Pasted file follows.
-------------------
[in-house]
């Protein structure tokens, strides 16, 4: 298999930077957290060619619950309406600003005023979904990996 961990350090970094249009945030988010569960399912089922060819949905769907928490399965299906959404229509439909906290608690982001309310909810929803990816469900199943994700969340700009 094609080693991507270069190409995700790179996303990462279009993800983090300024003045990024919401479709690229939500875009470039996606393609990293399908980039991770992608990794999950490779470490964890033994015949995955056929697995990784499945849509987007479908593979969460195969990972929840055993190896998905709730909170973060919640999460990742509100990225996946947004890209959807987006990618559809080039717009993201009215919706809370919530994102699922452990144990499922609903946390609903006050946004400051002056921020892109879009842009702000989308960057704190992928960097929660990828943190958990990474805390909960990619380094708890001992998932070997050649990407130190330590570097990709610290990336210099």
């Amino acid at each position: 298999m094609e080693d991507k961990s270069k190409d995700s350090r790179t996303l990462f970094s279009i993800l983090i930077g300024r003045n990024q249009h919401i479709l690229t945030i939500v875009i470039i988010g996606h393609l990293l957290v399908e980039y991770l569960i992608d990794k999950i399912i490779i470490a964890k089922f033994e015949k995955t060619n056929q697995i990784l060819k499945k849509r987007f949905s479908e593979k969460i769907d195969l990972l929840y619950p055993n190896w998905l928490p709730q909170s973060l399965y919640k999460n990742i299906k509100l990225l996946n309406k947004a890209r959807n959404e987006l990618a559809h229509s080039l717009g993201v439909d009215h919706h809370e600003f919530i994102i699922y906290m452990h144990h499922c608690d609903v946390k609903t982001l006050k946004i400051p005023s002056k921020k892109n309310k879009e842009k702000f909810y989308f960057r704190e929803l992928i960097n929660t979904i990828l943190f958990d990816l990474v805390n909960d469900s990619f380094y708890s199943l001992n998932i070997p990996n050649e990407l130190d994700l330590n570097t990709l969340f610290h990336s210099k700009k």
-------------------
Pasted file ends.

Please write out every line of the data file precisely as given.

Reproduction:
[in-house]
């Protein structure tokens, strides 16, 4: 298999930077957290060619619950309406600003005023979904990996 961990350090970094249009945030988010569960399912089922060819949905769907928490399965299906959404229509439909906290608690982001309310909810929803990816469900199943994700969340700009 094609080693991507270069190409995700790179996303990462279009993800983090300024003045990024919401479709690229939500875009470039996606393609990293399908980039991770992608990794999950490779470490964890033994015949995955056929697995990784499945849509987007479908593979969460195969990972929840055993190896998905709730909170973060919640999460990742509100990225996946947004890209959807987006990618559809080039717009993201009215919706809370919530994102699922452990144990499922609903946390609903006050946004400051002056921020892109879009842009702000989308960057704190992928960097929660990828943190958990990474805390909960990619380094708890001992998932070997050649990407130190330590570097990709610290990336210099």
């Amino acid at each position: 298999m094609e080693d991507k961990s270069k190409d995700s350090r790179t996303l990462f970094s279009i993800l983090i930077g300024r003045n990024q249009h919401i479709l690229t945030i939500v875009i470039i988010g996606h393609l990293l957290v399908e980039y991770l569960i992608d990794k999950i399912i490779i470490a964890k089922f033994e015949k995955t060619n056929q697995i990784l060819k499945k849509r987007f949905s479908e593979k969460i769907d195969l990972l929840y619950p055993n190896w998905l928490p709730q909170s973060l399965y919640k999460n990742i299906k509100l990225l996946n309406k947004a890209r959807n959404e987006l990618a559809h229509s080039l717009g993201v439909d009215h919706h809370e600003f919530i994102i699922y906290m452990h144990h499922c608690d609903v946390k609903t982001l006050k946004i400051p005023s002056k921020k892109n309310k879009e842009k702000f909810y989308f960057r704190e929803l992928i960097n929660t979904i990828l943190f958990d990816l990474v805390n909960d469900s990619f380094y708890s199943l001992n998932i070997p990996n050649e990407l130190d994700l330590n570097t990709l969340f610290h990336s210099k700009k």